by Phill Brooks Earlier this year, I wrote how it seemed that the legislature was taking a less chaotic approach for 2016. In my defense, there were indications of a more orderly process. But golly, did the final weeks prove me wrong. The biggest indication was the degree to which the lawmakers approved legislative behemoths
by Tom Uhlenbrock Missouri State Parks Historic photos help tell the story of the first 100 years of Missouri State Parks. One of the most impressive shows the stone castle at Ha Ha Tonka State Park before it was destroyed by fire. Storm clouds overhead in the dramatic black-and-white photo portend the castle’s future. Gov.
by Robert Giblin Since the U.S. marked the first Earth Day on April 22, 1970, the environmental impacts of agriculture have been pushed to the forefront of consumer attention, and momentum is increasing. So is the dramatic, measurable progress that U.S. agriculture is making on reducing environmental impacts. Lots of things sound green, often ignoring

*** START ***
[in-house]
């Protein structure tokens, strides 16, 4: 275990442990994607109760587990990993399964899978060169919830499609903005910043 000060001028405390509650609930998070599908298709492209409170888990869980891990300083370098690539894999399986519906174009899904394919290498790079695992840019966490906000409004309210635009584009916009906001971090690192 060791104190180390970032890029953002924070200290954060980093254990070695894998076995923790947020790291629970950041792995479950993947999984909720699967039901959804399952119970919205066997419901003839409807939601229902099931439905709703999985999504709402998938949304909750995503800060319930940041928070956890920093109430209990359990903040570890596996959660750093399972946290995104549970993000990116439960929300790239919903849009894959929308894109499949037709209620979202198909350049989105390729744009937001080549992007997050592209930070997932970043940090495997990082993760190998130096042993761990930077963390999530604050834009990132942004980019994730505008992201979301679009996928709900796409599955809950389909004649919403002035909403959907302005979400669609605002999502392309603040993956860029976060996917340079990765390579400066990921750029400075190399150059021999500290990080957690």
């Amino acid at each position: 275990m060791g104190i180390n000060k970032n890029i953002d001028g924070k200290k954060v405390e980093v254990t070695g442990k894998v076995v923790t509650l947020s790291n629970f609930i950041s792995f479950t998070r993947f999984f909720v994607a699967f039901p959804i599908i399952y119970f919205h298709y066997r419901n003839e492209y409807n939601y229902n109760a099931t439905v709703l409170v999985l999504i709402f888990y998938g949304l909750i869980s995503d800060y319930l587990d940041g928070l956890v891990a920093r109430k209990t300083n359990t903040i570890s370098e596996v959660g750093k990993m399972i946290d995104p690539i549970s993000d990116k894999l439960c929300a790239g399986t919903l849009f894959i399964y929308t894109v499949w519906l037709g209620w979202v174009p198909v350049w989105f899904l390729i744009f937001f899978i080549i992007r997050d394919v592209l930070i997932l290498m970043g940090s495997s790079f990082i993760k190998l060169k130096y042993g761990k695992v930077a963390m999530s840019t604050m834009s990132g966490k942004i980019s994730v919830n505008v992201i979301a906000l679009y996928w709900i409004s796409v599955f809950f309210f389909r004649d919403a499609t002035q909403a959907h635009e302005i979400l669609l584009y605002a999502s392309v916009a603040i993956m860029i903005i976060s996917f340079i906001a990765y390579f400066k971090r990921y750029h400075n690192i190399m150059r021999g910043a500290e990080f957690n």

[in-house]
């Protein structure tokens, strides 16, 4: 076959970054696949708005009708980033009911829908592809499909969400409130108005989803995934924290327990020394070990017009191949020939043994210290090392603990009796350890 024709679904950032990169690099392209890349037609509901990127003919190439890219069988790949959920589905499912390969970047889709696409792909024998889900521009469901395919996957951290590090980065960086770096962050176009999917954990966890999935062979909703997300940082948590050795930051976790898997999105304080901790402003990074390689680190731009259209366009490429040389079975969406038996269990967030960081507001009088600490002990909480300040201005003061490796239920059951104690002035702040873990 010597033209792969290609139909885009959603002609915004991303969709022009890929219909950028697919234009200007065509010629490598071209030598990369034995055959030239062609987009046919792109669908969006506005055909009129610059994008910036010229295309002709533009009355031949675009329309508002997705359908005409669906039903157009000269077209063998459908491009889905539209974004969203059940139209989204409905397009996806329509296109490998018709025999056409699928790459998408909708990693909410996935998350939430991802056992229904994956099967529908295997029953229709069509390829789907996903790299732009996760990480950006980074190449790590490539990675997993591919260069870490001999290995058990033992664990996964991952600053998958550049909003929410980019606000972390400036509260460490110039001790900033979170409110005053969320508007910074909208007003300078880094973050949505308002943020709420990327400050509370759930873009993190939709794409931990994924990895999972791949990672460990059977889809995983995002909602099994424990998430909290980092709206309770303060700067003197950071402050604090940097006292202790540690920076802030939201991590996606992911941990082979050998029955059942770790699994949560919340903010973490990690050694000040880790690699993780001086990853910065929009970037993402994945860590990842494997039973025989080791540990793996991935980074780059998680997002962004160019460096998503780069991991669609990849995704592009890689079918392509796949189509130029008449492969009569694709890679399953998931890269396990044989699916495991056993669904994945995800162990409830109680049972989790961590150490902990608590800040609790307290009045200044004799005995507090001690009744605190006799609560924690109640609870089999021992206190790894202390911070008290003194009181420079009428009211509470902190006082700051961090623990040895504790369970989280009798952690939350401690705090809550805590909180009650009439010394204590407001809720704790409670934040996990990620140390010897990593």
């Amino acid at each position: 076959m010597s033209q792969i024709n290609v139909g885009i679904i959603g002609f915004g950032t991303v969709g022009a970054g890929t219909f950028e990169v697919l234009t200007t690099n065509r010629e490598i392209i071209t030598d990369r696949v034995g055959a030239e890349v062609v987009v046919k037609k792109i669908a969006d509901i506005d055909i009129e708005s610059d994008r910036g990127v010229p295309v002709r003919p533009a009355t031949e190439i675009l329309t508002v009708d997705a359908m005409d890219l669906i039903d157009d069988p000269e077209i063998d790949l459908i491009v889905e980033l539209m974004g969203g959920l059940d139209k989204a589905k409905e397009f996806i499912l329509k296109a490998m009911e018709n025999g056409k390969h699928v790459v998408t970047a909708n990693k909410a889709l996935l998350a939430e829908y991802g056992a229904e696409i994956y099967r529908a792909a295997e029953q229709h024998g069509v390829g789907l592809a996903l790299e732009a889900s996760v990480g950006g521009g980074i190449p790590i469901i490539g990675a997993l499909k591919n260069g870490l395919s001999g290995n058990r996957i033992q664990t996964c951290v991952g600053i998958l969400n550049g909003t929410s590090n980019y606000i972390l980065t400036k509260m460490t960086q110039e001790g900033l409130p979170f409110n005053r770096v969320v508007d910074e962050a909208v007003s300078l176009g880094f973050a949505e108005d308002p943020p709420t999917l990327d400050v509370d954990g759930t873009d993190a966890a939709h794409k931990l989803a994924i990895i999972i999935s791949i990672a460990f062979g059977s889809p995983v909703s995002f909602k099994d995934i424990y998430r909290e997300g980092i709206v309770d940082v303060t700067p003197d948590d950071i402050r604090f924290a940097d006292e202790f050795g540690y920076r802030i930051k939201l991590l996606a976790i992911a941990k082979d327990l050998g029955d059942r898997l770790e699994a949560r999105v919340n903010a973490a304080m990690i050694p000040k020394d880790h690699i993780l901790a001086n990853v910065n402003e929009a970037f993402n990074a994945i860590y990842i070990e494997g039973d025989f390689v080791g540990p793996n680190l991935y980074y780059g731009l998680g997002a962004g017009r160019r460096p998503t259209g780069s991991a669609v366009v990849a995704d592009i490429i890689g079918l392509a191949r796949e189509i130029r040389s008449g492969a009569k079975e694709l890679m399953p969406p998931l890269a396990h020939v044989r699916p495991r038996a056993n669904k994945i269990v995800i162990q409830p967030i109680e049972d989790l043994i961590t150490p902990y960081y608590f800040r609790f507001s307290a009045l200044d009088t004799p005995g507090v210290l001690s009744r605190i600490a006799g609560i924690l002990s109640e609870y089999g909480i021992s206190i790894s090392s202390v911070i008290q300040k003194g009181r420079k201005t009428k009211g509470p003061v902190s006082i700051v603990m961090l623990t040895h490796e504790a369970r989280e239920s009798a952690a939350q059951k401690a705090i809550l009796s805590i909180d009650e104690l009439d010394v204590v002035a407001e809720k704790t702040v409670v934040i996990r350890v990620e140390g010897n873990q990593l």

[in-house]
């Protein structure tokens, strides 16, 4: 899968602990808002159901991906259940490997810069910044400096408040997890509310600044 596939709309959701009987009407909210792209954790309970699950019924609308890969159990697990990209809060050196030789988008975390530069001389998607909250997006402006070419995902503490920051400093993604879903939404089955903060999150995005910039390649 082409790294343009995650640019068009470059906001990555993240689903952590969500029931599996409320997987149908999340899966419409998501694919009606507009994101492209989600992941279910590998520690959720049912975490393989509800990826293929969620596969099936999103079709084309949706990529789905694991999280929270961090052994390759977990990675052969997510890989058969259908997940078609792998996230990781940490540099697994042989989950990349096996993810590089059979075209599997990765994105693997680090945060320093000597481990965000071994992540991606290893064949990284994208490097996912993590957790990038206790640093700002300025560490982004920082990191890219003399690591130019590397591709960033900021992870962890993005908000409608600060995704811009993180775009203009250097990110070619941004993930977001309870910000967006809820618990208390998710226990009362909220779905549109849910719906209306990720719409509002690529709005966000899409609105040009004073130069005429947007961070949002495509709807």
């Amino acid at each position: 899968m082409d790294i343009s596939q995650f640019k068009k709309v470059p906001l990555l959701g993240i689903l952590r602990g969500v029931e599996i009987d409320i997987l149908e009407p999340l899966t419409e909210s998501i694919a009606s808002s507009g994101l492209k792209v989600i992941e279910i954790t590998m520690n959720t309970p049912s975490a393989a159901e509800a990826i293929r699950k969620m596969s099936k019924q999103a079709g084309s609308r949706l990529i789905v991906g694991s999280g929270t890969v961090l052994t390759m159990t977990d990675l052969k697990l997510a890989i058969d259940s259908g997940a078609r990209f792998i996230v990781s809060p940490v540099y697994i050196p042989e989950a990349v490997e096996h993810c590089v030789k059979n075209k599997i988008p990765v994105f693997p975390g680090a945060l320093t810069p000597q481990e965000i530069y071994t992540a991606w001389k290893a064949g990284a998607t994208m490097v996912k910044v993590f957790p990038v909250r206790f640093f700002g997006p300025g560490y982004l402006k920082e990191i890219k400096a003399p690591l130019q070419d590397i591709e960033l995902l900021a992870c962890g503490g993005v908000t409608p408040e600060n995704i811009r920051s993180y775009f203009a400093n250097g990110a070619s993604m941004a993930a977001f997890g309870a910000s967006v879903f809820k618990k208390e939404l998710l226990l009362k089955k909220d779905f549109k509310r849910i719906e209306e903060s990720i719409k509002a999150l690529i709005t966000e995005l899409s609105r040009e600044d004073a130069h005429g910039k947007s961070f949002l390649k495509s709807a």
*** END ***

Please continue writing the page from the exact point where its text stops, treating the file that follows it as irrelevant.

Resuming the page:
by MDN Staff Elderly and disabled Medicaid recipients would be allowed to possess more assets under a measure sent to the governor in the legislature’s final week. Currently, a Medicaid recipient is allowed to possess no more than $1,000 in assets. A person is disqualified from the health-coverage program if that limit is exceeded. Under
by MDN Staff More types of infections would have to be reported to hospitals and included in the information posted on the Health Department’s website under a measure given final approval by the Senate Tuesday, April 26. The bill’s sponsor – Sen. Rob Schaaf, R-St. Joseph – said making the infection rate information public would
How to pick a Medicare Advantage plan Dear Savvy Senior I’m approaching 65 and am interested in a Medicare Advantage plan to cover my health care and medications. What tips can you provide to help me pick a plan? Medicare Shopper Dear Shopper, Medicare Advantage plans have become increasingly popular among retirees over the past
Are you worried you might one day outlive your retirement savings? Running out of money is a common concern, and the sad reality is it does happen to some people. The Administration on Aging predicts the number of Americans age 65 and older will reach 98 million in less than 50 years, so it’s possible
by Molly Peterson Developing and evaluating motion-capture technology to help older adults “age in place” has been the focus of researchers at the University of Missouri for more than a decade. Previous research has utilized video game technology and various web-cameras to detect health changes in Tiger Place residents. Now, two new studies demonstrate how